Alice in 2020: Slashing Software Patents and Searching for Functional Language at the Federal Circuit (Part II)

In Part I of this article, I explained that the CAFC invalidated almost every software patent on appeal for eligibility in 2020 and recapped the first 13 such cases of the year. Despite the many software eligibility cases decided last year, there is still some uncertainty about what passes muster under the Alice two-step framework. Below is a recap of the remaining 14 cases considered by the CAFC in 2020 with respect to software patent eligibility.

Alice in 2020: Slashing Software Patents and Searching for Functional Language at the Federal Circuit (Part I)

Last year was an active one at the United States Court of Appeals for the Federal Circuit (CAFC) for software eligibility. It also was a brutal year for patent owners, as the CAFC invalidated almost every software patent on appeal for eligibility. Despite the many cases decided last year, there is still some uncertainty about what passes muster under the Alice two-step framework promulgated by the Supreme Court in 2014. But one thing that has become increasingly clear is that the CAFC wants to see how a particular result is achieved or how a problem is solved. This desire for a “how” or rule set from the claims creates an evident tension with the traditional notion that patent claims should recite structure, not functional language. These recent CAFC cases have also made it clear that courts will look to the specification for implementation details, even if these details do not emerge in the claims. This analysis has previously been reserved for the written description requirement under Section 112 but found its way into the Alice two-step.

Uniloc v. LG Shows that Broad Software Claims are Patent Eligible, Highlights the Perils of Concession

The Federal Circuit’s recent Uniloc v. LG Electronics decision (April 30, 2020) may be very helpful for subject matter eligibility. This Federal Circuit panel (Moore, Reyna & Taranto) held software patent claims to be patent eligible subject matter. I find the decision clearly written, with many interesting aspects. What strikes me most, though, is that seemingly very broad software patent claims were held eligible. Additionally, the decision highlights the perils of concession in a 12(b)(6) motion to dismiss.

Six Years After Alice: 61.8% of U.S. Patents Issued in 2019 Were ‘Software-Related’—up 21.6% from 2018

As an update to my posts from 2017 and 2019, it has now been more than six years since the U.S. Supreme Court’s 2014 Alice Corp. v. CLS Bank decision. Still, the IP bar awaits a clear and reliable test to determine when exactly a software (or computer-implemented) claim is patentable versus being simply an abstract idea “free to all men and reserved exclusively to none.” The USPTO’s Section 101 guidelines interpreting Alice—and the accompanying 46 examples—have not cleared the confusion, and Alice continues to distract the USPTO, courts, and practitioners from focusing properly on Sections 102 (novelty) and 103 (obviousness). The net effects still being increased cost, lower patent quality, lower patent portfolio valuations, wasted patent reform lobbying dollars and, in many instances, the denial of patent protection for worthwhile software inventions.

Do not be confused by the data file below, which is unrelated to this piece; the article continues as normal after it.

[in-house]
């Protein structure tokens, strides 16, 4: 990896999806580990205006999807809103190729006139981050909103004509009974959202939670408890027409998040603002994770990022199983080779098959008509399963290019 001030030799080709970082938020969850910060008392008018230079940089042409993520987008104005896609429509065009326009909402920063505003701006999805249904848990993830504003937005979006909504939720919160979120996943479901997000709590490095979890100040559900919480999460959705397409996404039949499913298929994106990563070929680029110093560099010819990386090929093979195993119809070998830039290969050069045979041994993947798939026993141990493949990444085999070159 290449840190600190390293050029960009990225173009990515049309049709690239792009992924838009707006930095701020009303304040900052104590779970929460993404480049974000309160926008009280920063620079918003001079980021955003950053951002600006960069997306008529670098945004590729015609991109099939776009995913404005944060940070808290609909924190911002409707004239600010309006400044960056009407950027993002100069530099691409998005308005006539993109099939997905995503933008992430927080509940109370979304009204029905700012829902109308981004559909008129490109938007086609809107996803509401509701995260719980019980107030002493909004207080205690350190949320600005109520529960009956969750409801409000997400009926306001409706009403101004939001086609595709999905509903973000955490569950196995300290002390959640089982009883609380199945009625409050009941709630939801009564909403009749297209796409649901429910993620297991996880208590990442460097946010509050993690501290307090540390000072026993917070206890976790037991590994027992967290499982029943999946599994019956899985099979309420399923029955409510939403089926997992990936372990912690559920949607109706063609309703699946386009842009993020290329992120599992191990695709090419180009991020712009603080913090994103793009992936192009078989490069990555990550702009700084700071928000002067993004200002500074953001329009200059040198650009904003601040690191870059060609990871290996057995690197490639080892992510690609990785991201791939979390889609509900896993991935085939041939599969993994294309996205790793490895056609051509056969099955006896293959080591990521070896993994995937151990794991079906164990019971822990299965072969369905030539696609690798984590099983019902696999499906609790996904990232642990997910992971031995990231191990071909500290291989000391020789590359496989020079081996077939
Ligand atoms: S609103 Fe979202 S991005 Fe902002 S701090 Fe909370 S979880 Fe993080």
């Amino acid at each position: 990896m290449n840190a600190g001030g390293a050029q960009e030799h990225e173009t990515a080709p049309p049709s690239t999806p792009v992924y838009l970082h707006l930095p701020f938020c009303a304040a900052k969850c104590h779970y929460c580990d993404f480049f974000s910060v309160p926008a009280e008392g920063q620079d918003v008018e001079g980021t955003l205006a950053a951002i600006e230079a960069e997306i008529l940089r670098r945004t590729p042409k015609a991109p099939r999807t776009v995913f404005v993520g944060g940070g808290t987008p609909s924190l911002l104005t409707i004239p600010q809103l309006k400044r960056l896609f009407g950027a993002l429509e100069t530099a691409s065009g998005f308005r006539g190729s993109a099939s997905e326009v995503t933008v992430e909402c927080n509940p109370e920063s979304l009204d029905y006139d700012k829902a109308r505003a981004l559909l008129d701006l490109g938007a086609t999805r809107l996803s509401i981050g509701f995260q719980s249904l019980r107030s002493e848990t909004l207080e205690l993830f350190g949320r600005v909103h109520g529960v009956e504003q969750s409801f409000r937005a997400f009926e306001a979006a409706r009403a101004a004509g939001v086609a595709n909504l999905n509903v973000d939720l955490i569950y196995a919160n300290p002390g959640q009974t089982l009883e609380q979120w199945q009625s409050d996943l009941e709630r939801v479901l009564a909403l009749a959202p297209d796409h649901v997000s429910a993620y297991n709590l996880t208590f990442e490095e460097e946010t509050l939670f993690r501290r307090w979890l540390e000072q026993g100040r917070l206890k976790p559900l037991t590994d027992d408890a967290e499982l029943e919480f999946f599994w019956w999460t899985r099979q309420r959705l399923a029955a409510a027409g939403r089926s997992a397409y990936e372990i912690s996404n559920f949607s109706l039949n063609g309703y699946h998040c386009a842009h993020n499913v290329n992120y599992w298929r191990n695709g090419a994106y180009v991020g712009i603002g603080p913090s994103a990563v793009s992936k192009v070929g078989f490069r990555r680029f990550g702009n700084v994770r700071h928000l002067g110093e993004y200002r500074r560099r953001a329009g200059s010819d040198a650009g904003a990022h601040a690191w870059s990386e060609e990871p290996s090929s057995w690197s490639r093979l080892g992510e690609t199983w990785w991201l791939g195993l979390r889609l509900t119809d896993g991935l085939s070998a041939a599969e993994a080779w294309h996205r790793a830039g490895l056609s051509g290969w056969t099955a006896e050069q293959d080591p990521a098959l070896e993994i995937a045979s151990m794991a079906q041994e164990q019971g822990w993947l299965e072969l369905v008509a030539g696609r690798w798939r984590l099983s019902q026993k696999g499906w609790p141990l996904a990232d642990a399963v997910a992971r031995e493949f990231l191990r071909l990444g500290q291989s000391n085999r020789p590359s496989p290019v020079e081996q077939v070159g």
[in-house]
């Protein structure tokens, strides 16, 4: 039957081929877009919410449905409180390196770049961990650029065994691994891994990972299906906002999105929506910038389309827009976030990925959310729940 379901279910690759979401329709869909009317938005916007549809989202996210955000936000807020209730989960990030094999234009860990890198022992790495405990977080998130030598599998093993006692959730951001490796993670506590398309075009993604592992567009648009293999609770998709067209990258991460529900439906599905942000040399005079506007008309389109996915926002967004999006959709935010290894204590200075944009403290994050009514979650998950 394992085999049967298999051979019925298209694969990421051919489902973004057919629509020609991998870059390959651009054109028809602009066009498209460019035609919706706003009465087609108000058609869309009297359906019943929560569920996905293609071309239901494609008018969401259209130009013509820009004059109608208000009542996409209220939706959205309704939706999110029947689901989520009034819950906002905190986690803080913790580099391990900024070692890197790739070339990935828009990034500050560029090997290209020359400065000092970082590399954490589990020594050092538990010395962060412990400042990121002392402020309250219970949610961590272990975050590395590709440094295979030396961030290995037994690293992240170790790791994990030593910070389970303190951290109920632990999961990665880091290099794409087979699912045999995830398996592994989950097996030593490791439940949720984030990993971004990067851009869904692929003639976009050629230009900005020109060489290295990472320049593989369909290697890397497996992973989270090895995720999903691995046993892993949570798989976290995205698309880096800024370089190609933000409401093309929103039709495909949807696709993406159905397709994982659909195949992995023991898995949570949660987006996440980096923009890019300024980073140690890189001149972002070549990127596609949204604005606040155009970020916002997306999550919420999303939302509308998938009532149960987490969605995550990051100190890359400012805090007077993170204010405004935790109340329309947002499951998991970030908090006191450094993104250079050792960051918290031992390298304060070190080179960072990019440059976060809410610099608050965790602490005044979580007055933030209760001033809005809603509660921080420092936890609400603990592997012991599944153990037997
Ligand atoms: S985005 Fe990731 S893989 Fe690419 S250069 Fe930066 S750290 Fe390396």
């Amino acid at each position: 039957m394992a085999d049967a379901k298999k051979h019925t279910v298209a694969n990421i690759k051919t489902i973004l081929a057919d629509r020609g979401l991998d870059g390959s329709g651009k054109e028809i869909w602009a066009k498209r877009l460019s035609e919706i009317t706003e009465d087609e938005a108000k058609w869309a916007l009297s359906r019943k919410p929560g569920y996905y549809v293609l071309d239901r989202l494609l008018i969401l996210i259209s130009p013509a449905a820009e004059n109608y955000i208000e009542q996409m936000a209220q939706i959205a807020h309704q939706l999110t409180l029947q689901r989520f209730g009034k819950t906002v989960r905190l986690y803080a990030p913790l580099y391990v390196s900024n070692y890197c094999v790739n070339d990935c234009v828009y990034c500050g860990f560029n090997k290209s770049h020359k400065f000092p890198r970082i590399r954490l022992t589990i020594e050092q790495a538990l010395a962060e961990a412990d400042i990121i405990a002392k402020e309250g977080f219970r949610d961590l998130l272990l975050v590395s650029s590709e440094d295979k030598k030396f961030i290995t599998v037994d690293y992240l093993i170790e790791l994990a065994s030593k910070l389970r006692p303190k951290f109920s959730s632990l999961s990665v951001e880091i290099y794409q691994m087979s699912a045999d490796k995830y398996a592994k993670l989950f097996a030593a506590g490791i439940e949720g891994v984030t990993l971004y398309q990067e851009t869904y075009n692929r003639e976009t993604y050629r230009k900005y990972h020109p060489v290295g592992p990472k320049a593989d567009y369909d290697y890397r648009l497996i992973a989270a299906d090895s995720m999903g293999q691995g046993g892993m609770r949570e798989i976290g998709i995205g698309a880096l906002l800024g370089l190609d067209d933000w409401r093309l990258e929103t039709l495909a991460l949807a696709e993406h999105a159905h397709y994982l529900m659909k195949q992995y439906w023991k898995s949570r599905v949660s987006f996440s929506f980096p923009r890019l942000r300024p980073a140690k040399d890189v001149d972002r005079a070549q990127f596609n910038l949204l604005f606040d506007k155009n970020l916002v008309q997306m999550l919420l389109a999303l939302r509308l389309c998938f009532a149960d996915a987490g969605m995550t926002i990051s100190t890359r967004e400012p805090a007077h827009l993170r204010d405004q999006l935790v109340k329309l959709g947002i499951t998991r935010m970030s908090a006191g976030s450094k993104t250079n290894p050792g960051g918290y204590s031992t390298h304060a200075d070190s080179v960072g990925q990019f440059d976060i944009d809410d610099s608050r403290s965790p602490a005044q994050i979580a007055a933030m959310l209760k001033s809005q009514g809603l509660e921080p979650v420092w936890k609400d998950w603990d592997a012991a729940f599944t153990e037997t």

Supreme Court Poised to Reverse CAFC Trademark Decision on Willfulness as Prerequisite for Profits Award

On Tuesday, the Supreme Court heard oral arguments in Romag Fasteners v. Fossil, Inc., Fossil Stores, I. Inc., Macy’s Inc, and Macy’s Retail Holdings, Inc. to decide whether a successful trademark plaintiff must establish that infringement was willful as a hard prerequisite to an award of the infringer’s profits, rather than being just one of multiple factors to be weighed when determining entitlement to a profits award. Under the latter scheme, profits may be awardable even if the infringement was not willful. Taking the Justices’ comments at face value, it seems likely that Romag will prevail and profits may be disgorged for less-than willful infringement.

Federal Circuit Reverses District Court Finding that ‘Check Data’ Patent is Abstract

The U.S. Court of Appeals for the Federal Circuit (CAFC), in an opinion authored by Judge Chen, on Friday November 15 reversed a ruling of the District Court for the District of Delaware holding Koninklijke KPN N.V.’s (KPN’s) U.S. Patent No. 6,212,662 (the ‘662 patent) ineligible under Section 101. The patent covers a method that varies “check data” to reduce systematic errors in electronic transmissions. KPN sued Gemalto M2M GMBH (Gemalto) in the district court and Gemalto moved under Rule 12(c) for a judgment on the pleadings, arguing that claims 1-4 of the ‘662 patent were ineligible under 35 U.S.C § 101, which the district court granted. KPN appealed on claims 2-4, stating that they present “a non-abstract improvement in the functionality of an existing technological process and not simply an abstract idea of manipulating data.”

Lessons from an Independent Female Inventor: Today’s Patent Laws Preclude ‘SUCCESS’

It has been one year since my software patent was invalidated in the U.S. District Court for the Southern District of New York.  Now, this intellectual property is considered worthless and my dream of paying off extensive student loans with the proceeds from patent licensing fees are in the past. The irony being that if it were not for these extensive student loans, this invention, most likely, would not have come to into being. My patent No. 6,769,915, issued in 2003, was invalidated under Section 101 and struck down on appeal. The patent covers “a user-interactive behavior modification system” that is in competition with technology pursued by the companies including Nike, FitBit, Apple, and Samsung.  The rules that existed when I applied for this software patent in 2000 no longer guarantee myself and hundreds of other independent inventors the right to collect patent licensing fees. This right was granted to all with The Patent Act of 1790. Yet, over the last 15 years, the U.S. patent laws have been changed drastically by extremely well-financed lobbyists on behalf of the U.S. Patent and Trademark Office’s (USPTO’s) largest customers— global corporations, including the Big Tech industry. This has relieved Apple, Google, Facebook, etc. from the necessity of having to pay independent inventors software licensing fees. With this shift in intellectual property laws, the once small startups of Silicon Valley have become the large monopolies they are now.